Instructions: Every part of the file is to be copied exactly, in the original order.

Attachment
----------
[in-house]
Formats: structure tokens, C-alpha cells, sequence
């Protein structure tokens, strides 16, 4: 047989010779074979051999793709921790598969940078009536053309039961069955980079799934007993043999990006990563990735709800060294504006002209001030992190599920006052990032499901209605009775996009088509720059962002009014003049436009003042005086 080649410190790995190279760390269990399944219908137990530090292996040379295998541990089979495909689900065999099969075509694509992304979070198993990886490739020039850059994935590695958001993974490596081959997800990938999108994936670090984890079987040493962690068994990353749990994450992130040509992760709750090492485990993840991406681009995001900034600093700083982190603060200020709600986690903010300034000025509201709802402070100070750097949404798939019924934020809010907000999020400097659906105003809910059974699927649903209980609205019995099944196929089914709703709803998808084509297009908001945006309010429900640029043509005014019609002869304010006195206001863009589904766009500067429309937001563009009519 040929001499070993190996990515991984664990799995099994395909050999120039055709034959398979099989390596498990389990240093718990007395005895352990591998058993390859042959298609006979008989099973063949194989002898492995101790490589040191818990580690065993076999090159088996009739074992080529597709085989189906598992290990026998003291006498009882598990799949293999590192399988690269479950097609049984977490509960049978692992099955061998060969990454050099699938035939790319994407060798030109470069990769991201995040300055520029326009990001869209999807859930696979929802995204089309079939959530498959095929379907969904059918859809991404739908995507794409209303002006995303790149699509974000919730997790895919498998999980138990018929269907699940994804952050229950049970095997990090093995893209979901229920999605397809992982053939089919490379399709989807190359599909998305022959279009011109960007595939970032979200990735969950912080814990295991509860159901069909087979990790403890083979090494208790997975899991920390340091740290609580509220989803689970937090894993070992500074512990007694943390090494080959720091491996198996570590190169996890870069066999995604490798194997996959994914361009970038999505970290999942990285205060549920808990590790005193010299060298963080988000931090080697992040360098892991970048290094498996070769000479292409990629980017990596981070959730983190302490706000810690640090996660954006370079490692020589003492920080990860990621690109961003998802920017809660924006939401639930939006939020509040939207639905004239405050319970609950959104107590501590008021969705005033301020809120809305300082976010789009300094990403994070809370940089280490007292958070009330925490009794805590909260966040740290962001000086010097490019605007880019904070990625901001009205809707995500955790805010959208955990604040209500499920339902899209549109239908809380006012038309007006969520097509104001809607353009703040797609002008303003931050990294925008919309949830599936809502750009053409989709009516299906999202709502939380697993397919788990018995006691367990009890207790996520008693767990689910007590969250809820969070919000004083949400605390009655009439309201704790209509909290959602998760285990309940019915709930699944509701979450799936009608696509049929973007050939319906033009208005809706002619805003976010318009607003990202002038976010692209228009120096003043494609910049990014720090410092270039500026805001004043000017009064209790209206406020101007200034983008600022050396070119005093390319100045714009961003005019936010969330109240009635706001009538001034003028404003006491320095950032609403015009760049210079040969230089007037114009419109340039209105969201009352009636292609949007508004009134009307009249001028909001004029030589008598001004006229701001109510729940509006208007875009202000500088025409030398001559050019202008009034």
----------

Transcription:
[in-house]
Formats: structure tokens, C-alpha cells, sequence
């Protein structure tokens, strides 16, 4: 047989010779074979051999793709921790598969940078009536053309039961069955980079799934007993043999990006990563990735709800060294504006002209001030992190599920006052990032499901209605009775996009088509720059962002009014003049436009003042005086 080649410190790995190279760390269990399944219908137990530090292996040379295998541990089979495909689900065999099969075509694509992304979070198993990886490739020039850059994935590695958001993974490596081959997800990938999108994936670090984890079987040493962690068994990353749990994450992130040509992760709750090492485990993840991406681009995001900034600093700083982190603060200020709600986690903010300034000025509201709802402070100070750097949404798939019924934020809010907000999020400097659906105003809910059974699927649903209980609205019995099944196929089914709703709803998808084509297009908001945006309010429900640029043509005014019609002869304010006195206001863009589904766009500067429309937001563009009519 040929001499070993190996990515991984664990799995099994395909050999120039055709034959398979099989390596498990389990240093718990007395005895352990591998058993390859042959298609006979008989099973063949194989002898492995101790490589040191818990580690065993076999090159088996009739074992080529597709085989189906598992290990026998003291006498009882598990799949293999590192399988690269479950097609049984977490509960049978692992099955061998060969990454050099699938035939790319994407060798030109470069990769991201995040300055520029326009990001869209999807859930696979929802995204089309079939959530498959095929379907969904059918859809991404739908995507794409209303002006995303790149699509974000919730997790895919498998999980138990018929269907699940994804952050229950049970095997990090093995893209979901229920999605397809992982053939089919490379399709989807190359599909998305022959279009011109960007595939970032979200990735969950912080814990295991509860159901069909087979990790403890083979090494208790997975899991920390340091740290609580509220989803689970937090894993070992500074512990007694943390090494080959720091491996198996570590190169996890870069066999995604490798194997996959994914361009970038999505970290999942990285205060549920808990590790005193010299060298963080988000931090080697992040360098892991970048290094498996070769000479292409990629980017990596981070959730983190302490706000810690640090996660954006370079490692020589003492920080990860990621690109961003998802920017809660924006939401639930939006939020509040939207639905004239405050319970609950959104107590501590008021969705005033301020809120809305300082976010789009300094990403994070809370940089280490007292958070009330925490009794805590909260966040740290962001000086010097490019605007880019904070990625901001009205809707995500955790805010959208955990604040209500499920339902899209549109239908809380006012038309007006969520097509104001809607353009703040797609002008303003931050990294925008919309949830599936809502750009053409989709009516299906999202709502939380697993397919788990018995006691367990009890207790996520008693767990689910007590969250809820969070919000004083949400605390009655009439309201704790209509909290959602998760285990309940019915709930699944509701979450799936009608696509049929973007050939319906033009208005809706002619805003976010318009607003990202002038976010692209228009120096003043494609910049990014720090410092270039500026805001004043000017009064209790209206406020101007200034983008600022050396070119005093390319100045714009961003005019936010969330109240009635706001009538001034003028404003006491320095950032609403015009760049210079040969230089007037114009419109340039209105969201009352009636292609949007508004009134009307009249001028909001004029030589008598001004006229701001109510729940509006208007875009202000500088025409030398001559050019202008009034």